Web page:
04/11/2012 01:52 pm ET | Updated Jun 11, 2012

New TV Behaviors Contributing to Advances in Interactive TV Advertising

The sudden collapse of cable TV consortium Canoe Ventures a few weeks ago generated a lively debate among media and advertising experts on the future of making television an interactive experience for viewers. Media economist Jack Myers called the Canoe development "a wake-up call for the industry" and "a spur for expansion and growth." I wholeheartedly agree. Based on the growth and range of ways major corporations in the U.S. used interactivity (iTV) to lift the impact of both their television and digital advertising in 2011, the future looks very bright.

Like the many other areas of our lives that it touches, the digital age has gradually reshaped viewers' relationship with their television set. The changes in audience behavior over the past 10 years have now propelled iTV advertising to become the single most explosive growth category in the television and advertising industry. In 2011, major U.S. companies continued a steady ramp up of their use of iTV ads after first picking up real steam in late 2008; and newest adopters got a taste of the tremendous impact that interactivity in television can bring to their ad campaigns.

The Proof is in the Numbers

Most significant of the trends observed over the past 12 months is the growing number of homes with the ability to 'interact' with their TV experience using the remote control or a mobile device (now 90+ million in the U.S., alone), the substantial increase in total ad campaigns that includes interactivity, and the frequency with which big U.S. companies are launching iTV campaigns -- all strong signs that stabs at creating a conversation with viewers is achieving important results. These audience and ad effectiveness stats help understand the trend:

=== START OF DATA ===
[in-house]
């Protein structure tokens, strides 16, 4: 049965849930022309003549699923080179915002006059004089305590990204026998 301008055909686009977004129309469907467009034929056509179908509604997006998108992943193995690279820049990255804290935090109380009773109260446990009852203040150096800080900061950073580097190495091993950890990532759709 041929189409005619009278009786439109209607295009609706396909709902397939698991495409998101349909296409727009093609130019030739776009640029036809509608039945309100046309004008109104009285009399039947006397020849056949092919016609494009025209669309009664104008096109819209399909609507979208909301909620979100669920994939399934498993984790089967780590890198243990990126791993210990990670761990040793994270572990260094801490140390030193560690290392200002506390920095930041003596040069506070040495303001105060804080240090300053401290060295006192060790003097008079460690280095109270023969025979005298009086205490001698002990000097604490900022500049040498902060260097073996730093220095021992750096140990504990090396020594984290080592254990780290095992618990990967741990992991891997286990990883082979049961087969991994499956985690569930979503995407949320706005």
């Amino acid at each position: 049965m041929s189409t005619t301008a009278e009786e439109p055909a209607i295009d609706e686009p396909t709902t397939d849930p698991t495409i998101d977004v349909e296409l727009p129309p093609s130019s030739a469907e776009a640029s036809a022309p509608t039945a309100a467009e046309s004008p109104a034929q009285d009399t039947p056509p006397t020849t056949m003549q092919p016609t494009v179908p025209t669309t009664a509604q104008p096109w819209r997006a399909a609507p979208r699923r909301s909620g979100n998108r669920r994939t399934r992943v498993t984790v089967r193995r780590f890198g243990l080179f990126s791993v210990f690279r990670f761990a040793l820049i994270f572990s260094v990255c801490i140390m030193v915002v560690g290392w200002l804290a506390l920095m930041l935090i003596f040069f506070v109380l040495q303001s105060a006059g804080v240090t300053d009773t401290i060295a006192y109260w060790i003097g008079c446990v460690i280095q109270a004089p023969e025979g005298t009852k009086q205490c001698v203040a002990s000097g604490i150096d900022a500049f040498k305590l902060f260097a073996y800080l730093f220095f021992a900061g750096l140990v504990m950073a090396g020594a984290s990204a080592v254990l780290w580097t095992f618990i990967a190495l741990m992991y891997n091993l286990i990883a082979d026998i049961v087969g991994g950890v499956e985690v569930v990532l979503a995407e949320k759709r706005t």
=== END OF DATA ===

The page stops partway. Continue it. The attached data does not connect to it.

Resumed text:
Viewers with satellite TV service (which make up about 31 percent of U.S. homes) needed only to turn on their TV sets to see new offers to interact with compelling product promotions launched every week in 2011. And in 54 million cable homes with video-on-demand services, viewers discovered, interesting ad experiences within their VOD offerings that both complemented and extended many of the very same iTV campaigns seen on satellite.

Brands across most product types, from Lipton and Abreva, to AXE and Cheez-It, saw audiences use their remote control to "click-through" and interact with their ads at rates as high as 6.8 percent; and viewers spent up to three minutes interacting with brands on their televisions. On top of these striking statistics, cost efficiency benchmarks continued to dip far below internet ads, making iTV as much as 98 percent more efficient than the average search buy and more cost effective than digital display from a cost-per-click perspective.

Because the TV service we utilize in the home varies based on geographic location, some naturally assume that the number of viewers able to interact in compelling ways with their television experience is small and restricted to a handful of cable and satellite service providers. The numbers show that this is not true. Today, there are a variety of digital TV distribution platforms that have joined the satellite and cable companies to offer interactive TV in the living room including telecommunications (Telco) companies, gaming consoles, and tablets to over 75 percent of U.S. homes. This continuing proliferation of providers and choices available to consumers is fueling further advances in viewer behavior, and in turn, the use of iTV for advertising.